Album Review: Of the three fairly well known albums Supertramp put out before their popularity exploded (with the release of the hit-stuffed Breakfast in America), Crime of the Century is the best—a very nice balance between progressive and pop, between accessible and exploratory. The album starts off with "School," which nicely balances progressive and jazz-rock elements. It begins poignant and ends haunted, bridging in the middle with
solid rock. Next up is "Bloody Well Right," one of two songs on Crime of the Century that were hits (sort of) back in the day. "Bloody Well Right" is a fat, grinding dirge about class attitudes in Britain, with an effective, if rather silly, hook. The second "hit" was "Dreamer," a perky little number that you may be initially tempted to dismiss as feckless
pop tripe—but won't, once it sweeps in with its lush reinforcements to win you over. The delicate, melodic track "Hide in Your Shell" competes with the album's title track for "Best Song on the Album" honors. It effortlessly moves back and forth between graceful verses and its sweet, eye-closing, head-nodding hook. The album closes with the epic "Crime of the Century." It's half song, half Wall of Progressive Sound, with the two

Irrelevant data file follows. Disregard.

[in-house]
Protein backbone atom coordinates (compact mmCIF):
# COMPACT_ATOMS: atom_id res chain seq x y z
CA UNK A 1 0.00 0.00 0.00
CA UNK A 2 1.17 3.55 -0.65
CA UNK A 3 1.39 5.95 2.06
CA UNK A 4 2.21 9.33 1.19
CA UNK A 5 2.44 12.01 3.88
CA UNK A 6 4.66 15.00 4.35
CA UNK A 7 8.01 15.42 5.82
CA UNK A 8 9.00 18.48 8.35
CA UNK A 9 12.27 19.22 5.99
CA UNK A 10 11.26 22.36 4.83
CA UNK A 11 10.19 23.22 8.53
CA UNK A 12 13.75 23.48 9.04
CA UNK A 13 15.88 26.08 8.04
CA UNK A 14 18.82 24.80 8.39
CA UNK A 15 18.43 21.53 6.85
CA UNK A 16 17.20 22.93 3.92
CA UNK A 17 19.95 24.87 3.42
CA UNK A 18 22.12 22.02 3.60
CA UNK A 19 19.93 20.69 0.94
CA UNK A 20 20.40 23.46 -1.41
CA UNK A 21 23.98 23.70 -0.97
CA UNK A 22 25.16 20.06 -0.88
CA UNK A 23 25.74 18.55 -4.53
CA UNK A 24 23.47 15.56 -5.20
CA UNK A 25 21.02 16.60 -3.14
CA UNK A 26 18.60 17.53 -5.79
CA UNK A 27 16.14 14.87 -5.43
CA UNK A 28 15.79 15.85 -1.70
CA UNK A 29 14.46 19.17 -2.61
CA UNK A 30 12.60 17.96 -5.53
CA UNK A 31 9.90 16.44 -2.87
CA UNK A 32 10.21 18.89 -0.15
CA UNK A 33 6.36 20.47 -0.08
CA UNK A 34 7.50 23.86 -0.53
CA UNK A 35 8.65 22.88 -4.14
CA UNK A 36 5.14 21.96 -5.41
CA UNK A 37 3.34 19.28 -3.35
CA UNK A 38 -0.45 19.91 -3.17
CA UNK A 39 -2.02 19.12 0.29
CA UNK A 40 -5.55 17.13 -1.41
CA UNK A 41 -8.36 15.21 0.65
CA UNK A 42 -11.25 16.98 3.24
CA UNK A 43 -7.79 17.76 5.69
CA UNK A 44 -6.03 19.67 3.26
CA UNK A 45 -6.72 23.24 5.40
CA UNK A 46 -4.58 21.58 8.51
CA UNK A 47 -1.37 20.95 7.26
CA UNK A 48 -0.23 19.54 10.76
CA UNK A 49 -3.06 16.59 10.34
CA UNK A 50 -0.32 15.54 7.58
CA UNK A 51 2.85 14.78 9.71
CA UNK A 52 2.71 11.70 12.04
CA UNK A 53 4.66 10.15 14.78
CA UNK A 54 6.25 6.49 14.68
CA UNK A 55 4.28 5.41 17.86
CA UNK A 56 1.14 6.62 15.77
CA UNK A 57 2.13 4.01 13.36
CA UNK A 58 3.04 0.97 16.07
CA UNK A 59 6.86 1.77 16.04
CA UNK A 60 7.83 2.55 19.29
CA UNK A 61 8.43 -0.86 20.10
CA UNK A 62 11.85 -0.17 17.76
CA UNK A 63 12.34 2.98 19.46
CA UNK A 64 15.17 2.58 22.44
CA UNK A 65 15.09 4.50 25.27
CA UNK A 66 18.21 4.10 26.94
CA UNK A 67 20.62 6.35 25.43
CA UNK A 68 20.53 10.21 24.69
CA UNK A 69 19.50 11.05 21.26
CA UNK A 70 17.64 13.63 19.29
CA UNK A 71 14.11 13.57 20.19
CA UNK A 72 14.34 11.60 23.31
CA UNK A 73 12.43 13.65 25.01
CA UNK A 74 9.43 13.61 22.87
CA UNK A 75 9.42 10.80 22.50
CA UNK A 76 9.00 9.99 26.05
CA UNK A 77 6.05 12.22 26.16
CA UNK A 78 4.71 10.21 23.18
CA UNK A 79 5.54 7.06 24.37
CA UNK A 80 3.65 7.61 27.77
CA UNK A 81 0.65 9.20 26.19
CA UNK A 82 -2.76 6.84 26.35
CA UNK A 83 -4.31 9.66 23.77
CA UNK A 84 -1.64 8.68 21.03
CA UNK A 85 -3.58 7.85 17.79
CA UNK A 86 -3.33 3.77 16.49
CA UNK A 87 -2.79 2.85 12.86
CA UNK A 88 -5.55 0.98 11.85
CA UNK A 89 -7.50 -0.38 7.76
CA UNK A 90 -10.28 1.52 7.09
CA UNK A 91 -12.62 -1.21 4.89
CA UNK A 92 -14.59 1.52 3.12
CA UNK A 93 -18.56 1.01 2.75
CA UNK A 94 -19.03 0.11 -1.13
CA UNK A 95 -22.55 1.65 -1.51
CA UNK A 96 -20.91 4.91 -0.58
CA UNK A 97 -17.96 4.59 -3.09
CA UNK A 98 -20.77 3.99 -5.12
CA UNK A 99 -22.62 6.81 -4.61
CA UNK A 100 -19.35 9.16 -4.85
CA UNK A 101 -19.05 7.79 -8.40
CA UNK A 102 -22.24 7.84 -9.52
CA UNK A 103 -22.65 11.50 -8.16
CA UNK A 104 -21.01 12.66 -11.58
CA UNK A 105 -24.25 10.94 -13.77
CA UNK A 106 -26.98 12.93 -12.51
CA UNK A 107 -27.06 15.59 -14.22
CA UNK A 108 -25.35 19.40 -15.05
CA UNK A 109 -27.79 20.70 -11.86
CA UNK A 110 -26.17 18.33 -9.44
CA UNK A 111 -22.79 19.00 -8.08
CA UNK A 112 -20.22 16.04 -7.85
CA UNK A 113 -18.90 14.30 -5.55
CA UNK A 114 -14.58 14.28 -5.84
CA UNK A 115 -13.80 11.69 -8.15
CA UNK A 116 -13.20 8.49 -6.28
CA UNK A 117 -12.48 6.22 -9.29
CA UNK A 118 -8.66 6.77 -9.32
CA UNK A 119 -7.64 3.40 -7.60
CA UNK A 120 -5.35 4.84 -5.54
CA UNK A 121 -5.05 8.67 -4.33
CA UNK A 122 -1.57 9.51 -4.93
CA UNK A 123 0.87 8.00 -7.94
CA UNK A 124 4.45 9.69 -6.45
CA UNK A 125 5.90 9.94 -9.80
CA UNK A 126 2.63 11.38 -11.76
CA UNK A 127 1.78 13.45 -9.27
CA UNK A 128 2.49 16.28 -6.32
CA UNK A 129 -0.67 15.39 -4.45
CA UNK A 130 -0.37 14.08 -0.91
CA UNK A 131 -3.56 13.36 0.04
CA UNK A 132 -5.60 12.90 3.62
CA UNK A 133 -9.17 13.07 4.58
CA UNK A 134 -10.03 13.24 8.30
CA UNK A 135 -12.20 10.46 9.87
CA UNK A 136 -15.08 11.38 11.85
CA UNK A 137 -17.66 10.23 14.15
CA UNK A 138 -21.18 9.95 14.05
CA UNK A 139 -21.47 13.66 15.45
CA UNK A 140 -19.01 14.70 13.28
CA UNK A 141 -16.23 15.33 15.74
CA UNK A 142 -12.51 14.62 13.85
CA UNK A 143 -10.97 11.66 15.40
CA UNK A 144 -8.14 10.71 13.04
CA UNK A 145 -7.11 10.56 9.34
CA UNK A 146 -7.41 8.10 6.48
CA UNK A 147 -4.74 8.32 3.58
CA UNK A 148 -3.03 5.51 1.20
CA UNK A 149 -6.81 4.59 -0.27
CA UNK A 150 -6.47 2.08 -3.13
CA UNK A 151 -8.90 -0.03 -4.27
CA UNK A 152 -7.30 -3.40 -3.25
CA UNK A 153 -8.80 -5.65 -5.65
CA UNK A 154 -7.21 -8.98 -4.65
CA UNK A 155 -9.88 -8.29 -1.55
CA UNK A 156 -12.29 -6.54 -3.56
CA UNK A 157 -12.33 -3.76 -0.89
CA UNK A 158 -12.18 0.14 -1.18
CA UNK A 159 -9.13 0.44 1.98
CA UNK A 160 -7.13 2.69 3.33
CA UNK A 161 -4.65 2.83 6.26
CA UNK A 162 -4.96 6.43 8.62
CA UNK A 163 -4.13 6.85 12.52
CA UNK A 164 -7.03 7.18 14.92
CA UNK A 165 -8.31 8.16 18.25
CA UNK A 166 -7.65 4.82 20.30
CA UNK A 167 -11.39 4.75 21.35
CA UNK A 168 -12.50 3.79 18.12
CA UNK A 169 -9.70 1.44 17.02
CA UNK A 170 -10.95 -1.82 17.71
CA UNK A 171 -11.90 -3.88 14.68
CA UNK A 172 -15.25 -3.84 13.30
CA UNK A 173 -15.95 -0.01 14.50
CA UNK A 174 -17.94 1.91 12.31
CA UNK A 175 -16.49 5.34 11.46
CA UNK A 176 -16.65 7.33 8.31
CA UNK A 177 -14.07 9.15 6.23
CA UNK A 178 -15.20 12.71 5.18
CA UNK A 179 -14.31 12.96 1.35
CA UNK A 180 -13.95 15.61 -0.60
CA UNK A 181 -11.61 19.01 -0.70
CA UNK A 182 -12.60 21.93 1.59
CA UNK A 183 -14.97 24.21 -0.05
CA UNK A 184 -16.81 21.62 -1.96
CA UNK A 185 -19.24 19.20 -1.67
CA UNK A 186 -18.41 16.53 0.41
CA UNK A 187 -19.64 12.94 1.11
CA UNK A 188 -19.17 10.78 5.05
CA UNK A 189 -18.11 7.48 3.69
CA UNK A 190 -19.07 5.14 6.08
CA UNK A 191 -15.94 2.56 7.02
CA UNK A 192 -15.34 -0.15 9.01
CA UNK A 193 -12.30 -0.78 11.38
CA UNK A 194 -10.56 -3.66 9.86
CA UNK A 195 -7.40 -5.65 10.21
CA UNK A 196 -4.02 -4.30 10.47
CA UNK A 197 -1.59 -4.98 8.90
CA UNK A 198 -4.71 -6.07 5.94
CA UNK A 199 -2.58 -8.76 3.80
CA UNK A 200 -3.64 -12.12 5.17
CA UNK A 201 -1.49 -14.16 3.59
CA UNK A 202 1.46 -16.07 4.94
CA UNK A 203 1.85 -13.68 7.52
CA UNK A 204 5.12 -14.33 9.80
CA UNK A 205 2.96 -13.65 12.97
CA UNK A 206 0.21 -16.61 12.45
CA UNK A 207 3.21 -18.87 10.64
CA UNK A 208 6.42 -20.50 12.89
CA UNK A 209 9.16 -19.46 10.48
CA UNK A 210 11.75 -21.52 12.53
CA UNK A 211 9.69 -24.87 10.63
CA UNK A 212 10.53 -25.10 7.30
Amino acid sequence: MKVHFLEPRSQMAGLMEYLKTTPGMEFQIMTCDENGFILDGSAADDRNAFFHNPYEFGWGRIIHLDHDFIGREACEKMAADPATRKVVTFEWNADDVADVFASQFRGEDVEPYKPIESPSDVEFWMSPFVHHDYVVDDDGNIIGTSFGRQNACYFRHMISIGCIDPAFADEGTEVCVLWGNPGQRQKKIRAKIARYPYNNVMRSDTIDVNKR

halves melding together perfectly to entrance the listener. People who are familiar only with Supertramp radio hits like "Goodbye Stranger," "The Logical Song," and "Take the Long Way Home"—and only want more of the same—will find only smatterings of that here. But listeners who appreciated Supertramp's efforts to blend pop and progressive should most definitely lock up a copy of Crime of the Century.